In the last two decades, the wily old PhD has been challenged by a feisty upstart, the Doctor of Ministry. High-achieving individuals dedicated to some field of theology, biblical studies, or pastoral ministry often hop back and forth between the two, wondering which better fits their needs and life situation.
First, some terminology. Let’s begin with the Doctor of Philosophy. In North America, this research degree is usually abbreviated Ph.D, while in Great Britain PhD is more common. There are variants, of course. Harvard University and Harvard Divinity School, for example, offer both a Ph.D. and a Th.D. The latter abbreviates Doctor of Theology. Although there are fierce debates inside Harvard regarding the equivalence (or not) of the two degrees, people on the outside generally regard them as two variants of the same course of study. On the other side of the Atlantic, Oxford University offers the DPhil.
For our purposes, we’ll group these variations together and refer to them collectively as the PhD. This is a research degree with a book-length thesis serving as one of its anchors. In effect, one hones one’s research skills either after a course of doctoral classes (the common scheme in North America) or by way of the research and ‘writing up’ itself (a distinctive of the British PhD, which requires little or no formal coursework).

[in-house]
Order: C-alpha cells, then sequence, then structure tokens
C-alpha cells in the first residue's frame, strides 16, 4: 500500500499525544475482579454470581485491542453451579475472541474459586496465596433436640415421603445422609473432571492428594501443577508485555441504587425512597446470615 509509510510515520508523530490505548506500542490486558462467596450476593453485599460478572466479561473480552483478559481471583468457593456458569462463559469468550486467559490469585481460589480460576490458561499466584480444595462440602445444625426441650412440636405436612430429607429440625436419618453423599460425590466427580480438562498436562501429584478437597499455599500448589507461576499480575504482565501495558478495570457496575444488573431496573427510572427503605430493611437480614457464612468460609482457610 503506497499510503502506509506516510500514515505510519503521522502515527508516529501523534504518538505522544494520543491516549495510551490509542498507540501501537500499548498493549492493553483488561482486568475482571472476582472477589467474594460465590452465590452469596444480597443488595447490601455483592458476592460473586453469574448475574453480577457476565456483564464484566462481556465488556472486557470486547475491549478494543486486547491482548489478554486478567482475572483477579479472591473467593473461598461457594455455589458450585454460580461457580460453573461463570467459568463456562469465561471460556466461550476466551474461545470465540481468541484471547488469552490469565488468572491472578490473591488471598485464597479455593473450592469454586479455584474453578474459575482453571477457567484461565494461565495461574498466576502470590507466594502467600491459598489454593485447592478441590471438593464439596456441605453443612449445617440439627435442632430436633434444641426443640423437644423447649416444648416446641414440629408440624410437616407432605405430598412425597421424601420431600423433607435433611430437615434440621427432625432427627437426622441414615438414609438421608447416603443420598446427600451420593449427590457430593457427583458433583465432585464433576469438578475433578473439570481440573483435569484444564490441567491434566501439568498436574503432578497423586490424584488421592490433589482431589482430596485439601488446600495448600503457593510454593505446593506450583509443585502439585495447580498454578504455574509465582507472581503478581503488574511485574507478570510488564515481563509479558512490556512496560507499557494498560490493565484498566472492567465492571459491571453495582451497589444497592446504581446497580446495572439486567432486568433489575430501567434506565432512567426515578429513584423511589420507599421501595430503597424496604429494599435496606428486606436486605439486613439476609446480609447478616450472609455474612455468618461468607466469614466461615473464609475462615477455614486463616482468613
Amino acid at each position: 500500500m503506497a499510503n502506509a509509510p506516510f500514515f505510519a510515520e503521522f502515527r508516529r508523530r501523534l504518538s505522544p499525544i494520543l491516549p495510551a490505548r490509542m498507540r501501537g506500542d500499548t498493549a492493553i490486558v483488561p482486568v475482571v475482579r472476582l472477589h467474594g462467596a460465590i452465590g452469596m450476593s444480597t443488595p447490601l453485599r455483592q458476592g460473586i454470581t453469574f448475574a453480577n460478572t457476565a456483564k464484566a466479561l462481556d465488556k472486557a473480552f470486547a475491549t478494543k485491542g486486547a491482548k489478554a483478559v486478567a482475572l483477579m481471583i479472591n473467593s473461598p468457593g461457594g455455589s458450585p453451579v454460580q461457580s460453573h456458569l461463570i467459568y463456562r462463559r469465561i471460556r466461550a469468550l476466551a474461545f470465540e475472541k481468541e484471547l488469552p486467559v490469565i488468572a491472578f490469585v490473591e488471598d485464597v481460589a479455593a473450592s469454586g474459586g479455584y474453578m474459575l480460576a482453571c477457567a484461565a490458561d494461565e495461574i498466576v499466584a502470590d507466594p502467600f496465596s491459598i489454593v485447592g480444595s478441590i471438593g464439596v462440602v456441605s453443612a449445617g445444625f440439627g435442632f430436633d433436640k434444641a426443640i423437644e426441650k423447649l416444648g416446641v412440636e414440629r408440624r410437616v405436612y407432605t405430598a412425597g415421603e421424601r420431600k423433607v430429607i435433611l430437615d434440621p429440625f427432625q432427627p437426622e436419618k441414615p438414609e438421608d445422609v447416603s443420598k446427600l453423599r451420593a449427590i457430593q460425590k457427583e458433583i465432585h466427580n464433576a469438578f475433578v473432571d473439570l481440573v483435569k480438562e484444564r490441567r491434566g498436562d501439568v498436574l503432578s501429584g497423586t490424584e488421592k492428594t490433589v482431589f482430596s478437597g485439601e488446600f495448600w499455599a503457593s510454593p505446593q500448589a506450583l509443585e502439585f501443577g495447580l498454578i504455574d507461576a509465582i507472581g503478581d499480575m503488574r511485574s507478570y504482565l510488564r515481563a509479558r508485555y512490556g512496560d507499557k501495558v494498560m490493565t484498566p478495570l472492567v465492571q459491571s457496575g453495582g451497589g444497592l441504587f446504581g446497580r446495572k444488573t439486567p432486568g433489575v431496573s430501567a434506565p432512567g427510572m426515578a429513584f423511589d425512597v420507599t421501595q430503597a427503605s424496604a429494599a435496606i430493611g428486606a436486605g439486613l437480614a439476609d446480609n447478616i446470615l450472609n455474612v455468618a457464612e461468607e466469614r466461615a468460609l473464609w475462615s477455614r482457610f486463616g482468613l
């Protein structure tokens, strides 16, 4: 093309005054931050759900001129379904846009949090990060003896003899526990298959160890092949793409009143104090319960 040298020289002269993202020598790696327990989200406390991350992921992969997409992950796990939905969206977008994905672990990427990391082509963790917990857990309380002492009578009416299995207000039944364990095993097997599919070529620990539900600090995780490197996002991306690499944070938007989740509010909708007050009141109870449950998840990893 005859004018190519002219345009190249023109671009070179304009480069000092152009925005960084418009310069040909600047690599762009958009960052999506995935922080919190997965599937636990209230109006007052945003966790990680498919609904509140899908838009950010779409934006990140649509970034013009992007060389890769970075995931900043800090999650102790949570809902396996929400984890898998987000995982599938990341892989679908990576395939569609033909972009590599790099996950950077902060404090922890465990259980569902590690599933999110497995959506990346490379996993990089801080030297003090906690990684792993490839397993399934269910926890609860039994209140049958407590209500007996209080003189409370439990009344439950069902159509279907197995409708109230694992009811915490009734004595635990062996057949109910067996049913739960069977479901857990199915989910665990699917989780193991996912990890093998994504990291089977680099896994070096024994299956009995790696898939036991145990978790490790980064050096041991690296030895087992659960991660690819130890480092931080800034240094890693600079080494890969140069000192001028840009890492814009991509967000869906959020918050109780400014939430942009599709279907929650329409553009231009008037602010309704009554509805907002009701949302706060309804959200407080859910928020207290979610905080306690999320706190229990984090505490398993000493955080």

A conventional distinction that still serves as a point of departure holds that the PhD is an academic or research degree in contrast to the D.Min, which is a professional degree.
Let’s get into that: the Doctor of Ministry (D.Min.) has flourished among clergy and related professionals during the past twenty-five years. Seminaries that never imagined themselves offering a doctorate now have active D.Min. programs whose enrollment sometimes rivals or even exceeds its coterie of Master’s Degrees.
Clarity on one point is essential: the PhD and the D.Min. are not variations on a common theme. They are completely different programs of study. This reality alone should ease the angst of the aspiring student who cannot decide which fork in the road makes the best sense. In truth, they are two completely different roads traversing the same theological-ministerial terrain.